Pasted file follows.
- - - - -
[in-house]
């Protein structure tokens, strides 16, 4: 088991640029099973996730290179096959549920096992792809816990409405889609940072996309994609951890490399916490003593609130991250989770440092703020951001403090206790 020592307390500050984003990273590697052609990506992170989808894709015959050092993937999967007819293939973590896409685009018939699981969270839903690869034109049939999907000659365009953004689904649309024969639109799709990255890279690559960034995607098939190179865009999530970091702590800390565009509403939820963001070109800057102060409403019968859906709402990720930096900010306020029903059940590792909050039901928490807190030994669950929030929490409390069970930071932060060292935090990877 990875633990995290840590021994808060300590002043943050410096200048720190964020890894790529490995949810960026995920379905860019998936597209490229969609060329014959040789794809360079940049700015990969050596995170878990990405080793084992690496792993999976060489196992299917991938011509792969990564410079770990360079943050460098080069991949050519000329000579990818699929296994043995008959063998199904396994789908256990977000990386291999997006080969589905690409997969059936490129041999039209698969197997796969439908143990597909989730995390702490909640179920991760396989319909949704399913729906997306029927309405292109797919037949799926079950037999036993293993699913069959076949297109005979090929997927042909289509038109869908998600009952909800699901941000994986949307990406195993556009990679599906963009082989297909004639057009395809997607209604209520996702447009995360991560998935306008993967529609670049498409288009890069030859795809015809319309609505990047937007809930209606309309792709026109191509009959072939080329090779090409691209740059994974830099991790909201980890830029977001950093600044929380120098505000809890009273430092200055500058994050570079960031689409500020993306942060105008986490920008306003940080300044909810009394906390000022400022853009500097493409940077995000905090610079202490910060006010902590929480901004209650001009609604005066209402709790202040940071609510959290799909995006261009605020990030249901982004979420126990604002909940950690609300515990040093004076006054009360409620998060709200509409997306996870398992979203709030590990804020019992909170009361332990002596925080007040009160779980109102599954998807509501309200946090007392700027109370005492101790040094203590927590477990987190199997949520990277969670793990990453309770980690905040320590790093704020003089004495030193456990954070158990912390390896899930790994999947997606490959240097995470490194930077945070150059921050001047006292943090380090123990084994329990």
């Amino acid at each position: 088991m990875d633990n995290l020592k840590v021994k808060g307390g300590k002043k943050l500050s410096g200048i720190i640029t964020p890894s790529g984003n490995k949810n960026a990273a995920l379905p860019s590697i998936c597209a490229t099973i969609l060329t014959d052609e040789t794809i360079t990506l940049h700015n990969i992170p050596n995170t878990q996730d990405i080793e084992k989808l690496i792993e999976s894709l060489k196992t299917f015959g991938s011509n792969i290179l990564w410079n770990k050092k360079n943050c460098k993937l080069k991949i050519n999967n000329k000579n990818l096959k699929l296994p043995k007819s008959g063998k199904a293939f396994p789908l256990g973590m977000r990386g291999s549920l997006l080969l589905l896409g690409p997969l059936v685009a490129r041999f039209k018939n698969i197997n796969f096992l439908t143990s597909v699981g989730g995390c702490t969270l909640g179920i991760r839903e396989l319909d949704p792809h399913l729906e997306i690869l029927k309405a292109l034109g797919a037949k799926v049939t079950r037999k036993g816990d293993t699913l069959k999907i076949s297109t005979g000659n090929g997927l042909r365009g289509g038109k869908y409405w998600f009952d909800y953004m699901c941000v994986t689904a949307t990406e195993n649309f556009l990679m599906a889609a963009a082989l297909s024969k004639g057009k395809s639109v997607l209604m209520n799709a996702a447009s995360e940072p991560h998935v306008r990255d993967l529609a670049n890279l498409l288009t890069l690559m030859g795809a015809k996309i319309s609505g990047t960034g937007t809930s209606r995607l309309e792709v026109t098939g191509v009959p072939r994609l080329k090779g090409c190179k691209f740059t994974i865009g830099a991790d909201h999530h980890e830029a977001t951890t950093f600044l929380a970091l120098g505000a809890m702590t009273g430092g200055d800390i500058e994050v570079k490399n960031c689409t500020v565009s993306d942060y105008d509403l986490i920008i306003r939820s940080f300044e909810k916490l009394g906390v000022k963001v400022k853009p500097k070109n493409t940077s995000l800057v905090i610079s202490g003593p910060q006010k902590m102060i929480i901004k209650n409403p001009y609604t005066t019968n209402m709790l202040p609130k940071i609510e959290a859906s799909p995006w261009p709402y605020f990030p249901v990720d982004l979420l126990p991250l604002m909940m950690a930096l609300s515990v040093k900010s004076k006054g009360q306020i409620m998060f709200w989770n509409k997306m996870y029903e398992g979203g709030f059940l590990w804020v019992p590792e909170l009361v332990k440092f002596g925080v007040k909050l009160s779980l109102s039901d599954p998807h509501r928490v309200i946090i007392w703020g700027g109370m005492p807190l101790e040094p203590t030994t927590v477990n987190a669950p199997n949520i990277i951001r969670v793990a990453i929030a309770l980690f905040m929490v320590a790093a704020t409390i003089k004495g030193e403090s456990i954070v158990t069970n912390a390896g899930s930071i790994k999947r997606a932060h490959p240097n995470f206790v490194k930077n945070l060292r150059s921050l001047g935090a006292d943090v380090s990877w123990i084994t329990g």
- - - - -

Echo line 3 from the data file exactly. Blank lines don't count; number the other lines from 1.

């Amino acid at each position: 088991m990875d633990n995290l020592k840590v021994k808060g307390g300590k002043k943050l500050s410096g200048i720190i640029t964020p890894s790529g984003n490995k949810n960026a990273a995920l379905p860019s590697i998936c597209a490229t099973i969609l060329t014959d052609e040789t794809i360079t990506l940049h700015n990969i992170p050596n995170t878990q996730d990405i080793e084992k989808l690496i792993e999976s894709l060489k196992t299917f015959g991938s011509n792969i290179l990564w410079n770990k050092k360079n943050c460098k993937l080069k991949i050519n999967n000329k000579n990818l096959k699929l296994p043995k007819s008959g063998k199904a293939f396994p789908l256990g973590m977000r990386g291999s549920l997006l080969l589905l896409g690409p997969l059936v685009a490129r041999f039209k018939n698969i197997n796969f096992l439908t143990s597909v699981g989730g995390c702490t969270l909640g179920i991760r839903e396989l319909d949704p792809h399913l729906e997306i690869l029927k309405a292109l034109g797919a037949k799926v049939t079950r037999k036993g816990d293993t699913l069959k999907i076949s297109t005979g000659n090929g997927l042909r365009g289509g038109k869908y409405w998600f009952d909800y953004m699901c941000v994986t689904a949307t990406e195993n649309f556009l990679m599906a889609a963009a082989l297909s024969k004639g057009k395809s639109v997607l209604m209520n799709a996702a447009s995360e940072p991560h998935v306008r990255d993967l529609a670049n890279l498409l288009t890069l690559m030859g795809a015809k996309i319309s609505g990047t960034g937007t809930s209606r995607l309309e792709v026109t098939g191509v009959p072939r994609l080329k090779g090409c190179k691209f740059t994974i865009g830099a991790d909201h999530h980890e830029a977001t951890t950093f600044l929380a970091l120098g505000a809890m702590t009273g430092g200055d800390i500058e994050v570079k490399n960031c689409t500020v565009s993306d942060y105008d509403l986490i920008i306003r939820s940080f300044e909810k916490l009394g906390v000022k963001v400022k853009p500097k070109n493409t940077s995000l800057v905090i610079s202490g003593p910060q006010k902590m102060i929480i901004k209650n409403p001009y609604t005066t019968n209402m709790l202040p609130k940071i609510e959290a859906s799909p995006w261009p709402y605020f990030p249901v990720d982004l979420l126990p991250l604002m909940m950690a930096l609300s515990v040093k900010s004076k006054g009360q306020i409620m998060f709200w989770n509409k997306m996870y029903e398992g979203g709030f059940l590990w804020v019992p590792e909170l009361v332990k440092f002596g925080v007040k909050l009160s779980l109102s039901d599954p998807h509501r928490v309200i946090i007392w703020g700027g109370m005492p807190l101790e040094p203590t030994t927590v477990n987190a669950p199997n949520i990277i951001r969670v793990a990453i929030a309770l980690f905040m929490v320590a790093a704020t409390i003089k004495g030193e403090s456990i954070v158990t069970n912390a390896g899930s930071i790994k999947r997606a932060h490959p240097n995470f206790v490194k930077n945070l060292r150059s921050l001047g935090a006292d943090v380090s990877w123990i084994t329990g």